TCF fellow Harold Pollack conducts an interview with a woman whose sister-in-law suffered a severely traumatic accident leaving her mostly paralyzed. Pollack asks about her sister-in-law's difficulties dealing with the accident, treatment, and long-term care without having health insurance to support her necessary medical costs.
"They knew that my brother would continue to lack coverage, under any circumstance really. She knew that after the AIM ran out, she could enroll in [her nursing school’s student health plan]. She had already filled out the paperwork when the accident happened. She and the baby would both have insurance."
Read the full interview from the New York Times.
The U.S. health care system “prizes the length of a patient’s life over the quality of that life in a person’s final years,” writes TCF fellow Harold Pollack at the Washington Post’s Wonkblog. Pollack interviews author Atul Gawande, whose new book argues that those priorities are wrong. Says Gawande:
If you look at the studies, they find that having a palliative care doctor or geriatrician more closely involved in care can lead people to forego aggressive therapy sooner and have better outcomes--not only less suffering but even improved survival. But we don’t have enough of these doctors to go around.
Read the full interview at WonkBlog.
Andrew Sullivan’s The Dish quotes TCF fellow Harold Pollack’s defense of the CDC.
Despite the CDC’s budget problems and its recent stumbles, it is a more effective, better-led organization than it was during the Bush years, when five out of six former agency directors publicly criticized the CDC’s managerial hijinks, low morale and lapses from scientific integrity. At that time, the CDC ranked 189th out of 222 federal agencies in workforce morale. It now ranks 49th out of 300 federal agencies on such measures. That’s a striking improvement.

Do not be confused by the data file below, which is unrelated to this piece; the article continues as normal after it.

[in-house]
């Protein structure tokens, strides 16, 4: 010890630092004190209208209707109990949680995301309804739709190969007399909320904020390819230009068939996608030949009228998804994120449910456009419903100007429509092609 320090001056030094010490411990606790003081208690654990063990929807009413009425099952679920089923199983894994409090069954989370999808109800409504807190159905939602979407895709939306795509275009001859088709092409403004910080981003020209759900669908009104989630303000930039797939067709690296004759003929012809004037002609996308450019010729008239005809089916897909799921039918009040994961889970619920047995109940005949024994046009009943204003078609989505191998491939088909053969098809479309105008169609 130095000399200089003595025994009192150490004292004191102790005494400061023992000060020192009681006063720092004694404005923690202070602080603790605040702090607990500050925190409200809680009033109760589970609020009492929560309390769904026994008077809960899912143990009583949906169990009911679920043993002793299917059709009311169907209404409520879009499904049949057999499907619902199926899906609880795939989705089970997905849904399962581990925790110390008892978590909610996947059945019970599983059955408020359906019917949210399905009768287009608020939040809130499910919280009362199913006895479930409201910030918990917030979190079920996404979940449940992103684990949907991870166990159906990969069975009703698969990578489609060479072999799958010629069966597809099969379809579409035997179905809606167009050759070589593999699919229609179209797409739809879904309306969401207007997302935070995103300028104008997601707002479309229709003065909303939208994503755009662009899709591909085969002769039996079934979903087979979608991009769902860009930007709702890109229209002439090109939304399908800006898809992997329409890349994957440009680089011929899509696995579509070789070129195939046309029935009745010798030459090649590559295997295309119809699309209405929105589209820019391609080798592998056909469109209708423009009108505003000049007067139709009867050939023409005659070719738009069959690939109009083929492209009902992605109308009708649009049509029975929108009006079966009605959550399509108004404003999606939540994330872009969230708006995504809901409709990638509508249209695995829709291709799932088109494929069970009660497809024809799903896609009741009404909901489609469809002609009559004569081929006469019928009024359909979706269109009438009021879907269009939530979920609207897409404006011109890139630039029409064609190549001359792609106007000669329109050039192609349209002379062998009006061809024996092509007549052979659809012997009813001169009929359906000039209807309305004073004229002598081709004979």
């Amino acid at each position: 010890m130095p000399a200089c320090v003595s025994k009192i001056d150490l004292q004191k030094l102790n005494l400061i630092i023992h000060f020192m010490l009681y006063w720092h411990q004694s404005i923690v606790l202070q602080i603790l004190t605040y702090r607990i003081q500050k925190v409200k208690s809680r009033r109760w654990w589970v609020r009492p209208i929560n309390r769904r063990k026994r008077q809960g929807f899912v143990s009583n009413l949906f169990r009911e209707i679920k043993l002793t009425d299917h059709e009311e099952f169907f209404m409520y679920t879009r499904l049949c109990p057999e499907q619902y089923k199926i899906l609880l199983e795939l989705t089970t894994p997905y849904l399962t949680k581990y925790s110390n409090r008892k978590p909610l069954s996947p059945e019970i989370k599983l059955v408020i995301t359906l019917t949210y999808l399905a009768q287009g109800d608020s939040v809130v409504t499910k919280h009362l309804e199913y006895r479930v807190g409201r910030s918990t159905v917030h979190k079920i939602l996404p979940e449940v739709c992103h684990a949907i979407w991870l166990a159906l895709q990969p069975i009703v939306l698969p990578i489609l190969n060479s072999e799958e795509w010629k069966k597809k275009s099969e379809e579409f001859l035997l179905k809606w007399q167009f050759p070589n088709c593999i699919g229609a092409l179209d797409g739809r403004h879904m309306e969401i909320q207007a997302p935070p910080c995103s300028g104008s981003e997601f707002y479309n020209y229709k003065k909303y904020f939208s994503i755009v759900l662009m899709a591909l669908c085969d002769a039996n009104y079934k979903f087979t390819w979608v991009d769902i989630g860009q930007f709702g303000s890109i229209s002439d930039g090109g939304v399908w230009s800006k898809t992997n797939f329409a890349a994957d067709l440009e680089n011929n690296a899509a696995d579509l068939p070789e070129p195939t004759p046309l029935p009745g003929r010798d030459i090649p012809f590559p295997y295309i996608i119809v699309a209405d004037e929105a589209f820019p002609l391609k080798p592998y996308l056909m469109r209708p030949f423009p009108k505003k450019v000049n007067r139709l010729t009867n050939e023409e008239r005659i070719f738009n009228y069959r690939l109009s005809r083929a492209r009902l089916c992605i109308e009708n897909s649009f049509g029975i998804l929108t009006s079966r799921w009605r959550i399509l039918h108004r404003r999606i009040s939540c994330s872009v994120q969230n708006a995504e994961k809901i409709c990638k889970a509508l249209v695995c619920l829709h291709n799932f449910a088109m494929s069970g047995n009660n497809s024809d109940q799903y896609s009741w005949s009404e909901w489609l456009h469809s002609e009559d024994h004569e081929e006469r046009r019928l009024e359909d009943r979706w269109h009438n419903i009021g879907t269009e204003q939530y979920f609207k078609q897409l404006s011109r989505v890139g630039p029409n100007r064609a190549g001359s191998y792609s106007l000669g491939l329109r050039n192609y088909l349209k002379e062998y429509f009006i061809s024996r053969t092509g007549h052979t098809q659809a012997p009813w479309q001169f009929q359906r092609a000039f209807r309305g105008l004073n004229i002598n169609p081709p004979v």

Read the full article.
TCF fellow Harold Pollack writes in Politico that while Ebola is a disaster in Africa, but a pretty containable threat here in the United States that "requires a calm, methodical response."
The words “calm and methodical” don’t quite match what we’re seeing. If you’re just tuning in, you might believe that America has lost its mind. Consider:
Cable TV and social media repeatedly fuel collective stupidity and fear.
Read the full article at Politico.
In most industries, it’s not catastrophic when an employee doesn’t show up to work. But last December, a few weeks before Christmas, my mother’s long-time home health aide announced that she had to go on indefinite leave, which left my family reeling. That’s becoming an all-too-common story thanks to a growing shortage of home care workers, a problem that raises thorny issues of who’s able to unionize and which jobs—and which workers—we value.
I was 7 when my mother, a high school English teacher in upstate New York, was diagnosed with multiple sclerosis (MS). Over the next several decades, MS progressively robbed her of many of the things she loved. First her stamina and ability to tolerate hot summers; later her balance and her pride, as strangers assumed her staggering walk meant she was drunk. When I was in middle school, MS forced my mom out of her teaching career, and by the time I graduated from college, it had relegated her to a wheelchair.
Read the full article.
The story is getting a lot of attention online, and it’s not hard to see why. It’s about Brittany Maynard, a young Oregon woman with stage 4 glioblastoma, a malignant brain tumor. There is apparently no cure for this awful disease. Her expected lifespan is measured in months rather than years at this point.
Maynard has decided to end her life this November 1, two days after her husband’s birthday. She is a vivacious woman who seems to love her life, and has achingly so much to live for at the age of 29. She wants to avoid a terrible death, and to control the manner of her own passing. She is packing as much joy as she can into this final period of her life. She is not suicidal in any way. She has now made a series of affecting videos and interviews on behalf of Compassion and Choices, an organization that supports expanded access to assisted suicide for patients with life-ending illnesses. She and her family moved to Oregon to gain access to the state’s Death and Dignity Act, “which allows terminally-ill Oregonians to end their lives through the voluntary self-administration of lethal medications, expressly prescribed by a physician for that purpose.”
Read the full article.
Compared to other advanced nations, America’s retirement security and health care systems offer weaker protections against risks we all face. The Century Foundation’s work focuses on ideas for strengthening Social Security, pensions, and health care – including steps for building on the Affordable Care Act.
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